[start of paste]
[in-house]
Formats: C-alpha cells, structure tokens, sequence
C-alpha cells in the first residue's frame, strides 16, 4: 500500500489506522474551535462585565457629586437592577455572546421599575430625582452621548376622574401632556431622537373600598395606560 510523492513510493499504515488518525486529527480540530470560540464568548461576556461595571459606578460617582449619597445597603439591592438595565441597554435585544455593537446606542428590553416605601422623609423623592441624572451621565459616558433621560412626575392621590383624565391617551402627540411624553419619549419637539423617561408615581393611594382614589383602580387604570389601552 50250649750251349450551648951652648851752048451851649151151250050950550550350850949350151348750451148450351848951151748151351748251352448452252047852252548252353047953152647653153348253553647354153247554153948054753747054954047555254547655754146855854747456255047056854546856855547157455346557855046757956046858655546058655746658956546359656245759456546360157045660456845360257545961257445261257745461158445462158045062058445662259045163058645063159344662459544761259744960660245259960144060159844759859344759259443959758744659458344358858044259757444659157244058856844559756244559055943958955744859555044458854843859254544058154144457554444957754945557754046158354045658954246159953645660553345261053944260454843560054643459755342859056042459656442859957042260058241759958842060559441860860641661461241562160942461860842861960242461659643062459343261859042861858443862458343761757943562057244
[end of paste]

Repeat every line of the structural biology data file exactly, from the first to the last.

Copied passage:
[in-house]
Formats: C-alpha cells, structure tokens, sequence
C-alpha cells in the first residue's frame, strides 16, 4: 500500500489506522474551535462585565457629586437592577455572546421599575430625582452621548376622574401632556431622537373600598395606560 510523492513510493499504515488518525486529527480540530470560540464568548461576556461595571459606578460617582449619597445597603439591592438595565441597554435585544455593537446606542428590553416605601422623609423623592441624572451621565459616558433621560412626575392621590383624565391617551402627540411624553419619549419637539423617561408615581393611594382614589383602580387604570389601552 50250649750251349450551648951652648851752048451851649151151250050950550550350850949350151348750451148450351848951151748151351748251352448452252047852252548252353047953152647653153348253553647354153247554153948054753747054954047555254547655754146855854747456255047056854546856855547157455346557855046757956046858655546058655746658956546359656245759456546360157045660456845360257545961257445261257745461158445462158045062058445662259045163058645063159344662459544761259744960660245259960144060159844759859344759259443959758744659458344358858044259757444659157244058856844559756244559055943958955744859555044458854843859254544058154144457554444957754945557754046158354045658954246159953645660553345261053944260454843560054643459755342859056042459656442859957042260058241759958842060559441860860641661461241562160942461860842861960242461659643062459343261859042861858443862458343761757943562057244